• The main lever to achieving change is reputational pressure. Once directors and boards realise that refusal may (will?) have an impact on their personal and professional reputation, expect changes to follow. The challenge, of course, is to embrace the benefits, and specifically the opportunity to drive towards higher company performance. Boards that continue to think in terms of compliance will, over time, find themselves on the back foot.

I fully agree with Peter, there should be an intersection between sustainability and viability / feasibility. This is where we see success in real sustainability.

  • Joanne supported this perspective and provided guidance in how this can be done. This is largely in the murky waters of materiality. Reporting on those matters which are “material” for the organization’s sustainability in its economic, social and environmental contexts.

I believe that quality ESG reporting is especially important for State Owned Entities as it will provide a basis for enabling a better understanding of the economic activities, and impacts, in the country. Would it not be advantageous to have a principle-based standard for public companies (setting out the methods for identifying what needs to be reported, materiality, etc.)? Could this “public sector” standard then be narrowed down for private companies in the same geographic area?

  • The base international standard (conceptual framework) should be the same for all sizes and types of organizations across the world. This standardization makes the information comparable and assurance against these standards makes the information more trustworthy. The same basic information is needed from all organizations no matter their size or type.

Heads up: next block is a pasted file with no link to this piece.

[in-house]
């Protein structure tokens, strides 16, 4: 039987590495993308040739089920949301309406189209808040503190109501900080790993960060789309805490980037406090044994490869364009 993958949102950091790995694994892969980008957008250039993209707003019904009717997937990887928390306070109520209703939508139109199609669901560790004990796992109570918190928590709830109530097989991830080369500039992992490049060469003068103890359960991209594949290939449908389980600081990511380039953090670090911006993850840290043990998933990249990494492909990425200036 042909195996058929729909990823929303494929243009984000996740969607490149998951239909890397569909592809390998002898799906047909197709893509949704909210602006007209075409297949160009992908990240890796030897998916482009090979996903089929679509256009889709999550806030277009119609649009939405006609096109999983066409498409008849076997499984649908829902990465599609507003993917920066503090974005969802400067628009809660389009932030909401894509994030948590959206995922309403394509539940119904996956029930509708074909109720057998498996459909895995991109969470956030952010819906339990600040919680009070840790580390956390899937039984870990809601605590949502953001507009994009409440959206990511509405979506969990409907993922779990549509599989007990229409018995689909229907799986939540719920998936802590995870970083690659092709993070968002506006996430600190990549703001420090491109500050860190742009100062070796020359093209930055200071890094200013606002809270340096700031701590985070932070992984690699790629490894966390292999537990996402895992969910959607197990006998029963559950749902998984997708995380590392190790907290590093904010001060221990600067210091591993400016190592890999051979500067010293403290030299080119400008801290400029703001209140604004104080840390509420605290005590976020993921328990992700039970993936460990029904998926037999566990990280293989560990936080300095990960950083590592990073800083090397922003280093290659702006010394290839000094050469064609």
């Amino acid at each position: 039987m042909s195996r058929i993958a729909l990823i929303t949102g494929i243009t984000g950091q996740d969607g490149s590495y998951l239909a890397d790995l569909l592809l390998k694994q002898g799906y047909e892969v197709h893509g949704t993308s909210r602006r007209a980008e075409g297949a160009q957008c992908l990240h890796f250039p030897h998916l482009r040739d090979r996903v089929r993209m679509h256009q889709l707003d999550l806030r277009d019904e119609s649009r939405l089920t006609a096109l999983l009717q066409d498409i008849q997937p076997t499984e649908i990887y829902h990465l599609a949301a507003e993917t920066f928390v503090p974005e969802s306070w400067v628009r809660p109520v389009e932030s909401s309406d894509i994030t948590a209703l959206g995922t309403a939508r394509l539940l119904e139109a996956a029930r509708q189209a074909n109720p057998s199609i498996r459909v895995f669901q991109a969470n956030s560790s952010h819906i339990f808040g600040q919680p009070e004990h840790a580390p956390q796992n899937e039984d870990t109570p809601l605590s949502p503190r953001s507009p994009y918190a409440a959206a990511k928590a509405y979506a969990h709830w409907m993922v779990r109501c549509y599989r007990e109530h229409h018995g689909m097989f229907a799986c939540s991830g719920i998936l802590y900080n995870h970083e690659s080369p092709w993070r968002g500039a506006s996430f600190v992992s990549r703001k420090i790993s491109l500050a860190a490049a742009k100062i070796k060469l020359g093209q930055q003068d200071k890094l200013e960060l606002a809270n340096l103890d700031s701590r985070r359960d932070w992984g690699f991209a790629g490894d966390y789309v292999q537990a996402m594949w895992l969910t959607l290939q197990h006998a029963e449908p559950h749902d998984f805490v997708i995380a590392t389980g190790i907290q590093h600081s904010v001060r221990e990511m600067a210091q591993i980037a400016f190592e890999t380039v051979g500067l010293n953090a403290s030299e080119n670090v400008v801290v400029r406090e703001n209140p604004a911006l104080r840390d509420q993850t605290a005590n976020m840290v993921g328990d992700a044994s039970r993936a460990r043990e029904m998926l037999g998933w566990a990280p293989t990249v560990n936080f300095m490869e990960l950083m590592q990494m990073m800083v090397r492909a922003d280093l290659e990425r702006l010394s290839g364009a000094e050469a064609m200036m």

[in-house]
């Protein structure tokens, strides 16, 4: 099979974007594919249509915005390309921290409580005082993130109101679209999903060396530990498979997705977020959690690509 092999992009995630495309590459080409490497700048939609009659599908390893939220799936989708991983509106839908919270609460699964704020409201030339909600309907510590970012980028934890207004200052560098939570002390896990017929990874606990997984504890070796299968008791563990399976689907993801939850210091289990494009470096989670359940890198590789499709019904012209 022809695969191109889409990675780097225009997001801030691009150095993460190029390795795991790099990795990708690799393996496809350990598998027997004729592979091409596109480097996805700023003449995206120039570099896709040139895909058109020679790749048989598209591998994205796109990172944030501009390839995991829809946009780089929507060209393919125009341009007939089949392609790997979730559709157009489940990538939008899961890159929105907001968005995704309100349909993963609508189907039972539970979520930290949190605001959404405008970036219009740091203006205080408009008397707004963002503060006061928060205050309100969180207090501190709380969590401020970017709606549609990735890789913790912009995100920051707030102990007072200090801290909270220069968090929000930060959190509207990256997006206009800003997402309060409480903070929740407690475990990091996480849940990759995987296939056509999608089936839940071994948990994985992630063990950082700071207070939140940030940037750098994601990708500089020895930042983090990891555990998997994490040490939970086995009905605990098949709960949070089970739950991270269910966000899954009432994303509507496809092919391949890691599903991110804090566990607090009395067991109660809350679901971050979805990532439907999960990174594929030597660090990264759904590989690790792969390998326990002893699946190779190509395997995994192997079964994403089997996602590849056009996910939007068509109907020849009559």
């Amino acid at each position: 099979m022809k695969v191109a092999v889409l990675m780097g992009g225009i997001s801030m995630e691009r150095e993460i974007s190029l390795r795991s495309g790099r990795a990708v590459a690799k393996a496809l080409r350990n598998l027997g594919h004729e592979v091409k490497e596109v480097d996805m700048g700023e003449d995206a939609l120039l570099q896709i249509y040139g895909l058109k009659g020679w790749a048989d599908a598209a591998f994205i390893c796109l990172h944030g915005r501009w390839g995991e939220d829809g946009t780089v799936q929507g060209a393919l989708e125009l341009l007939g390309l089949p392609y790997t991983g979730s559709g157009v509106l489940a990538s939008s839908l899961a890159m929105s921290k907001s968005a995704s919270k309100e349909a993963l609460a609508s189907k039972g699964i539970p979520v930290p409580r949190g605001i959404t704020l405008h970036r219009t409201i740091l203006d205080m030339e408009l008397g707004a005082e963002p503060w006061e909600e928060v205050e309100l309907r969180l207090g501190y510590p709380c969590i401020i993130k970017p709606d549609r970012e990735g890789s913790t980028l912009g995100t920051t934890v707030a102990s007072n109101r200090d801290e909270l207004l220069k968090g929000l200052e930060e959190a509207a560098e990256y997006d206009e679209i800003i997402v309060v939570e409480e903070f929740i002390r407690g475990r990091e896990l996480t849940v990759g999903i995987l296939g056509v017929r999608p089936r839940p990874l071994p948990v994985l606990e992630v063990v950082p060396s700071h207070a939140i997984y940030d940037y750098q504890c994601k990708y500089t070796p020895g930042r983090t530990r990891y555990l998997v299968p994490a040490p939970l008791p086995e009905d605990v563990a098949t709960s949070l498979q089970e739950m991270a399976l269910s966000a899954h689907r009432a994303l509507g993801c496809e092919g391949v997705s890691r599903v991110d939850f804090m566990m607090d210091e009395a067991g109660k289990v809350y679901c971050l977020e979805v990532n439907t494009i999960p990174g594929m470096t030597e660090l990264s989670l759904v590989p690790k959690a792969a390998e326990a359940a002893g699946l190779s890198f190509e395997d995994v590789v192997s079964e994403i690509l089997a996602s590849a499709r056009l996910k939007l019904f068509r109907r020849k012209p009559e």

• Beyond the basic information (conceptual framework), countries will have their individual national imperatives, whether these are of a social, environmental or economic nature. In following a “building blocks” approach as promoted by the International Federation of Accountants, such imperatives would be “overlaid” on top the basic information. Those determining these “overlays” would need to ensure that comparability is not compromised and, in fact, supported to ensure that these additional reporting obligations meet the intended purpose of the disclosures.

The global targets for sustainable development are necessarily ambitious and we are far behind in meeting them – particularly in the private sector. How do we support the ESG movement to move beyond simply meeting mandatory reporting to meeting targets when we are still dealing with so much greenwashing? Does this require government intervention?